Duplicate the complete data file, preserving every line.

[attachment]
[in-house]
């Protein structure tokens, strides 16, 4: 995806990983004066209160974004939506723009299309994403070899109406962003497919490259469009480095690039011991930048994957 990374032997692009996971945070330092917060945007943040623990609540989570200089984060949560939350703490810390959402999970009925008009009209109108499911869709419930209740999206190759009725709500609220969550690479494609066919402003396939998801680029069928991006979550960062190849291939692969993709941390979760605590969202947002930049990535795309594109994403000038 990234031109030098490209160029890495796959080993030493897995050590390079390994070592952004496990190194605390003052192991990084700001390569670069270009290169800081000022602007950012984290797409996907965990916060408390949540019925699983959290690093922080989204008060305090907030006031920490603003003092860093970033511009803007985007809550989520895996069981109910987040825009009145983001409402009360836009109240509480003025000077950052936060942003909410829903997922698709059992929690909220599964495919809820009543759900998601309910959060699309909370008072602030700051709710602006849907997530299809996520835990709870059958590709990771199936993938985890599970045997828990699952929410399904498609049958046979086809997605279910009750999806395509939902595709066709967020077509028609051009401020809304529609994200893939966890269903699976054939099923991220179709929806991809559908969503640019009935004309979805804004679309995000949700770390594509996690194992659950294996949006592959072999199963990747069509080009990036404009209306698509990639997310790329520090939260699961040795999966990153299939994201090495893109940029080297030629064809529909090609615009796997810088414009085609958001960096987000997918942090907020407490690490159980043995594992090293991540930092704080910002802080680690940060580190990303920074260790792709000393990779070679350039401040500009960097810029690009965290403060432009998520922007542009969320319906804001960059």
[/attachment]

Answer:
[in-house]
């Protein structure tokens, strides 16, 4: 995806990983004066209160974004939506723009299309994403070899109406962003497919490259469009480095690039011991930048994957 990374032997692009996971945070330092917060945007943040623990609540989570200089984060949560939350703490810390959402999970009925008009009209109108499911869709419930209740999206190759009725709500609220969550690479494609066919402003396939998801680029069928991006979550960062190849291939692969993709941390979760605590969202947002930049990535795309594109994403000038 990234031109030098490209160029890495796959080993030493897995050590390079390994070592952004496990190194605390003052192991990084700001390569670069270009290169800081000022602007950012984290797409996907965990916060408390949540019925699983959290690093922080989204008060305090907030006031920490603003003092860093970033511009803007985007809550989520895996069981109910987040825009009145983001409402009360836009109240509480003025000077950052936060942003909410829903997922698709059992929690909220599964495919809820009543759900998601309910959060699309909370008072602030700051709710602006849907997530299809996520835990709870059958590709990771199936993938985890599970045997828990699952929410399904498609049958046979086809997605279910009750999806395509939902595709066709967020077509028609051009401020809304529609994200893939966890269903699976054939099923991220179709929806991809559908969503640019009935004309979805804004679309995000949700770390594509996690194992659950294996949006592959072999199963990747069509080009990036404009209306698509990639997310790329520090939260699961040795999966990153299939994201090495893109940029080297030629064809529909090609615009796997810088414009085609958001960096987000997918942090907020407490690490159980043995594992090293991540930092704080910002802080680690940060580190990303920074260790792709000393990779070679350039401040500009960097810029690009965290403060432009998520922007542009969320319906804001960059």